Now how can we possibly manage to level the playing field between the Alan Kays and the Jackson Pollocks in class? The answer is simple. Use a programming language and a programming paradigm that is generally not used by high school students. I favor Haskell, Scheme or maybe ML or O'Caml. From what I have seen as a TA, high school programmers mostly write code in C, C++, Java, C#, some dialect of Basic or some dialect of Pascal. All of these languages are imperative languages while none of the suggested languages are imperative. Well, ML and O'Caml are kinda imperative but I'd focus on the functional parts of these languages.
Can you imagine what the results of teaching freshmen these languages are? Well, except the endless bitching and moaning of the students who have prior experience in languages like C++ and Java. "This is useless", "Why don't we learn C++", "That's not how it works back home", "Nobody outside of academia uses these languages", "These language are too slow". I know all the complaints already. But they're not important. What is important is to level the playing field between freshmen who believe they know everything already and freshmen who know that they don't know anything about programming. Of course we're not going to level the playing field perfectly. Prior programming experience means something, no matter in what language people programmed during high school. Consequently even the leveled playing field will not look like the Bonneville Salt Flats. It'll be more like the Low Countries but at least it's not the Himalayas anymore.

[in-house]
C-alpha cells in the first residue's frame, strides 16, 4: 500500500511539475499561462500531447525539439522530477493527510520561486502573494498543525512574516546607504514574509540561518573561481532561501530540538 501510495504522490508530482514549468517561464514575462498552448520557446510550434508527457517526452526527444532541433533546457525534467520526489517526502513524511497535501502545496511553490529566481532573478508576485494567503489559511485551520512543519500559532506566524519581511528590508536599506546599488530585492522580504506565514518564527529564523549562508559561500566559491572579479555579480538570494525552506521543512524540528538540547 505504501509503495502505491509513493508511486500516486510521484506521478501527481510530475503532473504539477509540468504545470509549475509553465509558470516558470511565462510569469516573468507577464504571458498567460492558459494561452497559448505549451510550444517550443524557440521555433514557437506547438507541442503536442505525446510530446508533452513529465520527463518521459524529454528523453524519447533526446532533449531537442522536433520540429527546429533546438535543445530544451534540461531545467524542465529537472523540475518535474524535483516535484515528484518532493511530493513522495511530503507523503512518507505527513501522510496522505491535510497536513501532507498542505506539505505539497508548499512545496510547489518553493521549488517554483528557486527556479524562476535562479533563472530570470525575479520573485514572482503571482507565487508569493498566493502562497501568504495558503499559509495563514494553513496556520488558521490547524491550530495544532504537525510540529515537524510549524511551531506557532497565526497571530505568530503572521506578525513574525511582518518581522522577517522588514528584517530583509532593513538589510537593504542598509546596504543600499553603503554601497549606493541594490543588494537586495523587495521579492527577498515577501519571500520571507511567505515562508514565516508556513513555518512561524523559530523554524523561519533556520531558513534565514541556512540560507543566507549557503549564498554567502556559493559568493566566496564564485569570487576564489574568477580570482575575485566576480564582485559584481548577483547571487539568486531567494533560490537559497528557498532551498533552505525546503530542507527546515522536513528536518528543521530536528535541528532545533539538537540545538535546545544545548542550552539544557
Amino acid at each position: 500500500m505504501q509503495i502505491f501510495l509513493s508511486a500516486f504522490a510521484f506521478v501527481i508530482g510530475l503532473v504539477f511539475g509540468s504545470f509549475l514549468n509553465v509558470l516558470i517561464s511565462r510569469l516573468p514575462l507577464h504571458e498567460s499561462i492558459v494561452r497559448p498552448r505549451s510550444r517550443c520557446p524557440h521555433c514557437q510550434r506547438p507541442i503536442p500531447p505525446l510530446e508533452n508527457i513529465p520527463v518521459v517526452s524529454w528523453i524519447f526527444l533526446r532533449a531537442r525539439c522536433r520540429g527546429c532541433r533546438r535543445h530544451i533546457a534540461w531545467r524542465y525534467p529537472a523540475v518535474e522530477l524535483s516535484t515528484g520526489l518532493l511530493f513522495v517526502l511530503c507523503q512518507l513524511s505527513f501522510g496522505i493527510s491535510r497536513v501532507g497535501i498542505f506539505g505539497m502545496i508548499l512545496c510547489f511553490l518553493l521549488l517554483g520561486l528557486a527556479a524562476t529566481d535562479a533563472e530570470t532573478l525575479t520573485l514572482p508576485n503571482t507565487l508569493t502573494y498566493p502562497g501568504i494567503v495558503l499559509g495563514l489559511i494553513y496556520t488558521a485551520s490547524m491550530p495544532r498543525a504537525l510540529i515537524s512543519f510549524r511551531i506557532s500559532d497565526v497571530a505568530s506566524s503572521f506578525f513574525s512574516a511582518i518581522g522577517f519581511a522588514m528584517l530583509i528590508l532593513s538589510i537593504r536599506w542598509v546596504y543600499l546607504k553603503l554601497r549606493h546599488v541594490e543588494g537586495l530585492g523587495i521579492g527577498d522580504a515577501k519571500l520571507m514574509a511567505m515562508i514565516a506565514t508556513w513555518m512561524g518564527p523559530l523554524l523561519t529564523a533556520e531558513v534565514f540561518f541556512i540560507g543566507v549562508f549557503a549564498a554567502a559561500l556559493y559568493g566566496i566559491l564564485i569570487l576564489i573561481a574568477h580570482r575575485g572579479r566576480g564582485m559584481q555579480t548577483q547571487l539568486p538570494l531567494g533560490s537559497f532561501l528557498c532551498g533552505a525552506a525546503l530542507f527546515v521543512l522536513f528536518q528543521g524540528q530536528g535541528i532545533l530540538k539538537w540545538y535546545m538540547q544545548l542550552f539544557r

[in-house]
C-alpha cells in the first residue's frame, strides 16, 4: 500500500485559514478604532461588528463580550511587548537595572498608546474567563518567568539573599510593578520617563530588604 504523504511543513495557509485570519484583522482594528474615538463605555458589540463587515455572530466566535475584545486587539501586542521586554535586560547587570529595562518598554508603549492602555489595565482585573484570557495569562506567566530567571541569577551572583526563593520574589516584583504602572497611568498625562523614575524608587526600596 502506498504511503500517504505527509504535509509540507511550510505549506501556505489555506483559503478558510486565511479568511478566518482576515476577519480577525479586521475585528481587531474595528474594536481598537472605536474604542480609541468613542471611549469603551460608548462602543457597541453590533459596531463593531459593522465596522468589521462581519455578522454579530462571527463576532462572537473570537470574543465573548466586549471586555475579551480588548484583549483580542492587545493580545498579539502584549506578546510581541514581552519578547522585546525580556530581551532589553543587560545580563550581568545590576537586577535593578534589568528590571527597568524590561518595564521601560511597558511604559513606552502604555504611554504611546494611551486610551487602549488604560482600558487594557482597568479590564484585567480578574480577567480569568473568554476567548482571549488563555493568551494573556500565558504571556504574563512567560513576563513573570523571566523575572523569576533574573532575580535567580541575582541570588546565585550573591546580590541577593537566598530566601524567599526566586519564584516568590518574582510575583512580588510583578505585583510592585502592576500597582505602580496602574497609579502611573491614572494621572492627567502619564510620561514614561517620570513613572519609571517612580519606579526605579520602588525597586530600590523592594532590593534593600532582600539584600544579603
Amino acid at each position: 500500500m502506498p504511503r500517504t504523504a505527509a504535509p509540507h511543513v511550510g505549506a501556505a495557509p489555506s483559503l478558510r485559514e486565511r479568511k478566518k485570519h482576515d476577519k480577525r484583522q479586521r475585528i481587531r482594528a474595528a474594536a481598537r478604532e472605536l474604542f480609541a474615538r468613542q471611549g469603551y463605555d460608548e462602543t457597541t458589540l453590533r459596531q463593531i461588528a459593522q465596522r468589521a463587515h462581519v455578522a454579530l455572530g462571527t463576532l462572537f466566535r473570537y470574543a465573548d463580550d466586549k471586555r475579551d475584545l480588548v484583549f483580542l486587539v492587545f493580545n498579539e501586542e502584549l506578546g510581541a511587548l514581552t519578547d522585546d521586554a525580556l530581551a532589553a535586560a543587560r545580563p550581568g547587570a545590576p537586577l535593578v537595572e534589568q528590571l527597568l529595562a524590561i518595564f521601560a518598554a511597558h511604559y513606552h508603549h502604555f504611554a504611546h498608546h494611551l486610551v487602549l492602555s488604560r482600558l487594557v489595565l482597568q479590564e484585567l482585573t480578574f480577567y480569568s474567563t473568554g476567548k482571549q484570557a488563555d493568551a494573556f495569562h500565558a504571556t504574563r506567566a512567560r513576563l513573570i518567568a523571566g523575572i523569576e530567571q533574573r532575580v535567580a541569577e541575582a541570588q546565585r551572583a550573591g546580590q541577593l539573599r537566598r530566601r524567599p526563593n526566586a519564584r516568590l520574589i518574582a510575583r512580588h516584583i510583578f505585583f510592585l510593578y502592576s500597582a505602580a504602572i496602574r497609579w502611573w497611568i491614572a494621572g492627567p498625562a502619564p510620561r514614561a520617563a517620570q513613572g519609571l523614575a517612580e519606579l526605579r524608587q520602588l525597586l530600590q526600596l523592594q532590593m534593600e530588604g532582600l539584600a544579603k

One last question remains. If we teach Haskell to freshmen what are we going to teach in the next years? Joel Spolsky doesn't like JavaSchools but I have a feeling that he'd like HaskellSchools significantly less. People who can easily create the most complicated Monads and Functors but have never heard of a for-loop are probably not be very useful in a business environment. So at one point we need to make the switch from Haskell to a language that's more useful in the industry. I'm talking about one of the boring imperative languages here. The languages that haven't changed much since the days of ALGOL 58.